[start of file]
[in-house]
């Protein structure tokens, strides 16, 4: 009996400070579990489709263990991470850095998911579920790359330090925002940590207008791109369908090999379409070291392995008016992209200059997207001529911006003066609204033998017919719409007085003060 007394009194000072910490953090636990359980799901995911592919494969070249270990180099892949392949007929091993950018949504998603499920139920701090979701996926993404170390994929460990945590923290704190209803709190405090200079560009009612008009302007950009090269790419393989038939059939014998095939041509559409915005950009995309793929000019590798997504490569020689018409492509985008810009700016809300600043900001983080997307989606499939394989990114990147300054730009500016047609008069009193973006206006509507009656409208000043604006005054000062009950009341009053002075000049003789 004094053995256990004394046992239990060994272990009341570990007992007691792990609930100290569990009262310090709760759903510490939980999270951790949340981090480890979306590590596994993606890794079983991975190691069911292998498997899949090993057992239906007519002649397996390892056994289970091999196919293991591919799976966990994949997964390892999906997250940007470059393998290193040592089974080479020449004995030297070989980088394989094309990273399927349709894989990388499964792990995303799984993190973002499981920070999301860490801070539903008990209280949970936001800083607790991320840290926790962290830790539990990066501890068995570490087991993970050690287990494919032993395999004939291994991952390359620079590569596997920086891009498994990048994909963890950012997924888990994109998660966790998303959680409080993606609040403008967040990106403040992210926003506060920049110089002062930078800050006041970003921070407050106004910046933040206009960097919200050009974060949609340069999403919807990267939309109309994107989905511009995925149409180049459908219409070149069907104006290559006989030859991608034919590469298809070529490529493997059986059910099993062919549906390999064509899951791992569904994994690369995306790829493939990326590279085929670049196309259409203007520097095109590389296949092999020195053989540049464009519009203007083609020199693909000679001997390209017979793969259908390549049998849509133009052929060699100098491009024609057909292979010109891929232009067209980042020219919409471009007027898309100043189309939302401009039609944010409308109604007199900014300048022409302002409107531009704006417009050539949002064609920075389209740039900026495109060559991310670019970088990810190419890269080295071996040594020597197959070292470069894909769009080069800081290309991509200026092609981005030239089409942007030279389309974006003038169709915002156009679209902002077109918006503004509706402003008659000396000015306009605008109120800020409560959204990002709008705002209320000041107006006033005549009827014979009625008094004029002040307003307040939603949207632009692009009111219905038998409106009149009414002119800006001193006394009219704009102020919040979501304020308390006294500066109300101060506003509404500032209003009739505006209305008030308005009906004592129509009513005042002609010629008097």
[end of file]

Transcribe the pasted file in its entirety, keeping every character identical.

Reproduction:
[in-house]
């Protein structure tokens, strides 16, 4: 009996400070579990489709263990991470850095998911579920790359330090925002940590207008791109369908090999379409070291392995008016992209200059997207001529911006003066609204033998017919719409007085003060 007394009194000072910490953090636990359980799901995911592919494969070249270990180099892949392949007929091993950018949504998603499920139920701090979701996926993404170390994929460990945590923290704190209803709190405090200079560009009612008009302007950009090269790419393989038939059939014998095939041509559409915005950009995309793929000019590798997504490569020689018409492509985008810009700016809300600043900001983080997307989606499939394989990114990147300054730009500016047609008069009193973006206006509507009656409208000043604006005054000062009950009341009053002075000049003789 004094053995256990004394046992239990060994272990009341570990007992007691792990609930100290569990009262310090709760759903510490939980999270951790949340981090480890979306590590596994993606890794079983991975190691069911292998498997899949090993057992239906007519002649397996390892056994289970091999196919293991591919799976966990994949997964390892999906997250940007470059393998290193040592089974080479020449004995030297070989980088394989094309990273399927349709894989990388499964792990995303799984993190973002499981920070999301860490801070539903008990209280949970936001800083607790991320840290926790962290830790539990990066501890068995570490087991993970050690287990494919032993395999004939291994991952390359620079590569596997920086891009498994990048994909963890950012997924888990994109998660966790998303959680409080993606609040403008967040990106403040992210926003506060920049110089002062930078800050006041970003921070407050106004910046933040206009960097919200050009974060949609340069999403919807990267939309109309994107989905511009995925149409180049459908219409070149069907104006290559006989030859991608034919590469298809070529490529493997059986059910099993062919549906390999064509899951791992569904994994690369995306790829493939990326590279085929670049196309259409203007520097095109590389296949092999020195053989540049464009519009203007083609020199693909000679001997390209017979793969259908390549049998849509133009052929060699100098491009024609057909292979010109891929232009067209980042020219919409471009007027898309100043189309939302401009039609944010409308109604007199900014300048022409302002409107531009704006417009050539949002064609920075389209740039900026495109060559991310670019970088990810190419890269080295071996040594020597197959070292470069894909769009080069800081290309991509200026092609981005030239089409942007030279389309974006003038169709915002156009679209902002077109918006503004509706402003008659000396000015306009605008109120800020409560959204990002709008705002209320000041107006006033005549009827014979009625008094004029002040307003307040939603949207632009692009009111219905038998409106009149009414002119800006001193006394009219704009102020919040979501304020308390006294500066109300101060506003509404500032209003009739505006209305008030308005009906004592129509009513005042002609010629008097």